As mentioned in the Depth section, Michigan is not a tall or sizeable team this season. There are only five players currently on the roster over 6'7". Jordan Morgan (injured), Blake McLimans (RS), Ben Cronin (injured), Zack Gibson and DeShawn Sims. Only Sims and Gibson played any meaningful minutes this season. After that it's Anthony Wright (6'6"), Manny Harris (6'5") and Zack Novak (6'5"). You're not going to win games in the Big Ten when you can only field two players over 6'6". Call it Fate. Call it Karma. Call it God punishing us for something we did. But you can't win games in this league without a healthy center, and Michigan didn't have it this year.
It All Adds Up
Regardless of what we thought we were getting going into this season, the reality was much different than perception. Michigan had no depth, no size, no leadership, and a schedule that would make or break them. Going into this season we assumed that we hadn't lost anyone of value. We were wrong. We figured there would be big men that would able to play the low post. Wrong. We thought Michigan would be on the right side of the scheduling hurdle. Nope.
Michigan lost so much more than it gained over the off-season, but no one noticed. The lights were still bright from the NCAA tournament appearance and the sudden rise to prominance. No one noticed the minutes departing or worried about the lack of depth. Every thought the sky was the limit for this team.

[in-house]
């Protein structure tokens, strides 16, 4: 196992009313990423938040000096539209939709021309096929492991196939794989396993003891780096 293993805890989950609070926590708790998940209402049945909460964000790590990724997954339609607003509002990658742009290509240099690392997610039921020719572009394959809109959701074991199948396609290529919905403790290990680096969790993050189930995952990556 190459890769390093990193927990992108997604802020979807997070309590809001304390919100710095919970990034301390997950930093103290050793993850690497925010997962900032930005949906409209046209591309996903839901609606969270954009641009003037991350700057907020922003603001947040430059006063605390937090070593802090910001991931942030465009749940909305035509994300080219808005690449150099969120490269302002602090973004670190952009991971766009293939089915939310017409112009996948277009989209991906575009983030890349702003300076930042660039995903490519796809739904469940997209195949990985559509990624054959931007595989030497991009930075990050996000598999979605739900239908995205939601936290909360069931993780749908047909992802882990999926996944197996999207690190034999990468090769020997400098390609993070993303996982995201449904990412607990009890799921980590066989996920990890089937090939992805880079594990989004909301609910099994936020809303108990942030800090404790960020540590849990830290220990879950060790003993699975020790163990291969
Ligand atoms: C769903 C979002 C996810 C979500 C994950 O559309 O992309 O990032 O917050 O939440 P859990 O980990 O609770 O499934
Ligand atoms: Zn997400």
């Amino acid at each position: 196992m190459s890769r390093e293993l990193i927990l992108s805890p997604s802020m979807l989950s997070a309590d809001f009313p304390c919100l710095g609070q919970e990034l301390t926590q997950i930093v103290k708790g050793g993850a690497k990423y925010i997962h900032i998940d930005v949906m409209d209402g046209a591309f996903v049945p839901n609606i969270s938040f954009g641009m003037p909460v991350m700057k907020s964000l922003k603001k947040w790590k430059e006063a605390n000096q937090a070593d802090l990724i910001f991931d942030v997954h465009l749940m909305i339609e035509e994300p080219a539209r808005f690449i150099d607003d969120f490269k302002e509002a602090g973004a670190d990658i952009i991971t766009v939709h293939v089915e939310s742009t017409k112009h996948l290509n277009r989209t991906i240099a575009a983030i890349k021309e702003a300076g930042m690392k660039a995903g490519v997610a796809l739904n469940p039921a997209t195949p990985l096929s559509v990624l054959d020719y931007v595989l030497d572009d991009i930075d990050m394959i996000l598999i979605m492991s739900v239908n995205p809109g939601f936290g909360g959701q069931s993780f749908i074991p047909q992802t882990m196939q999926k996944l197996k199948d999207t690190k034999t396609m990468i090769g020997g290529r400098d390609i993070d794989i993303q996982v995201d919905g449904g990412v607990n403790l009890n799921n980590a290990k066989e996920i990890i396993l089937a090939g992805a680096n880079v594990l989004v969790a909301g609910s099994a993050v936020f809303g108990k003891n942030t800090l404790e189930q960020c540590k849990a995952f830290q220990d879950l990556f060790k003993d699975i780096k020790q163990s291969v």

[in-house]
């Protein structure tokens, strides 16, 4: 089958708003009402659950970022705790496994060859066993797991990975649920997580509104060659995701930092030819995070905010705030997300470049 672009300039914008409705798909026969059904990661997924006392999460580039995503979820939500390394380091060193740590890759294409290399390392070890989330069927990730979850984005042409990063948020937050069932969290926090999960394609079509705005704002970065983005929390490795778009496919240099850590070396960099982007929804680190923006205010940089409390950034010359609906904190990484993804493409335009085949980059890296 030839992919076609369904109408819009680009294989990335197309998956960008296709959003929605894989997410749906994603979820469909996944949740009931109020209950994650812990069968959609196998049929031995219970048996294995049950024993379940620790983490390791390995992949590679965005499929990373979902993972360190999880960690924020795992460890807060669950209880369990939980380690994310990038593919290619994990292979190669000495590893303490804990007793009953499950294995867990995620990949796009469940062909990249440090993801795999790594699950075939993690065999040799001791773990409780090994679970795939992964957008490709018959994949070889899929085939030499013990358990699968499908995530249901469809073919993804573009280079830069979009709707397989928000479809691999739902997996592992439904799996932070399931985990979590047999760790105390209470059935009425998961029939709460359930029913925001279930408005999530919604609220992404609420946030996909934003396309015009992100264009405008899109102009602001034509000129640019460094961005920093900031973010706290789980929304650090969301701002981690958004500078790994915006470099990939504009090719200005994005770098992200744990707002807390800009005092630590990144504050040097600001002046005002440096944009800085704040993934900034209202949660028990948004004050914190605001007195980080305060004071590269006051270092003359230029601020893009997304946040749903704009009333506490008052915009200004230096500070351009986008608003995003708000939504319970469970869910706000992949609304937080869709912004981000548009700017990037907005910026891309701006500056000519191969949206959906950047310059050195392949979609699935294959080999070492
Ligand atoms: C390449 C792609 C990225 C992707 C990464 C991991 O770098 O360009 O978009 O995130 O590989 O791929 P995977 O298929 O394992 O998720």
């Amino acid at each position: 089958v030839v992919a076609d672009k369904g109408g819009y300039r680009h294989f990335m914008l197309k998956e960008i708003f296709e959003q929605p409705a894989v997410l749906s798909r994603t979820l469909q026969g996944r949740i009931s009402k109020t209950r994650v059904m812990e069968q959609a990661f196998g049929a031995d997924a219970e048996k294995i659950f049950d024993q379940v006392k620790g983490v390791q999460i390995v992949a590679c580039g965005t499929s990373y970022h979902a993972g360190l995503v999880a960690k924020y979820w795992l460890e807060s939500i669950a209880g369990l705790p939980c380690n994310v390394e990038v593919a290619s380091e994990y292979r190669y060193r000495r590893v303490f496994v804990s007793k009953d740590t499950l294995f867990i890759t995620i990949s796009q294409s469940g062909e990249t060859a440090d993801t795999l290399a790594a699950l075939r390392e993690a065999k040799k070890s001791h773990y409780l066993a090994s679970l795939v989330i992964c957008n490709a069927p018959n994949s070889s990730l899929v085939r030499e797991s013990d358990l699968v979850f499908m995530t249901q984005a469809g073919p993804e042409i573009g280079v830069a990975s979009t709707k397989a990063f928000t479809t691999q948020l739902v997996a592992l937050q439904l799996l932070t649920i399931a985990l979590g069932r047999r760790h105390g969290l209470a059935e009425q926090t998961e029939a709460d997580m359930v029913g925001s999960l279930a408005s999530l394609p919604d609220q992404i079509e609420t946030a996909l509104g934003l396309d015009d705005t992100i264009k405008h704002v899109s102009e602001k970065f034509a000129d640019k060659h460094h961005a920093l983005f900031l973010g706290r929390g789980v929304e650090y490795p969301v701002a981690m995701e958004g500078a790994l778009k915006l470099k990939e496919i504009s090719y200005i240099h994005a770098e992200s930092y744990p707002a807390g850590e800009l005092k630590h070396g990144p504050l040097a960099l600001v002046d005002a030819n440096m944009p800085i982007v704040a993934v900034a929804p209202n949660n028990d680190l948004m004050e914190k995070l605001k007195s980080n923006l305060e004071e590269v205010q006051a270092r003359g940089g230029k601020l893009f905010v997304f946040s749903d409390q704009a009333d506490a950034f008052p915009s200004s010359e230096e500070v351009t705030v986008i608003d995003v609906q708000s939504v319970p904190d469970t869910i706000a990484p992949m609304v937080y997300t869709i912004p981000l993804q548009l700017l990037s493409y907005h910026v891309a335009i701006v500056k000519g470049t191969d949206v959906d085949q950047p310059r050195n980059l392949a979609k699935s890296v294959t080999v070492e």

It wasn't. Looking at all of this now, Michigan was never going to be the same team it was the year prior. The drastic jump in minutes for Sophomores LLP, Novak and Douglas robbed them of their energy as the season wore on. Michigan had no stopper on defense. Michigan had no size down low. This was (at most) a six person team. And you can't compete that way. As a result, the pre-season accolades and all the hoopla now seem somewhat hollow and misguided. This was, at best, a .500 team with an outside chance at a Dance ticket thanks to a rediculous schedule. If Michigan underachieved, it was becasue they didn't make it into the bubble discussion, not because they didn't outright make the tournament.
Take a look. Add it up. It wasn't just Michigan's shooting that missed the mark. We expected this team to be something it wasn't, and a team it didn't have the personnel to be.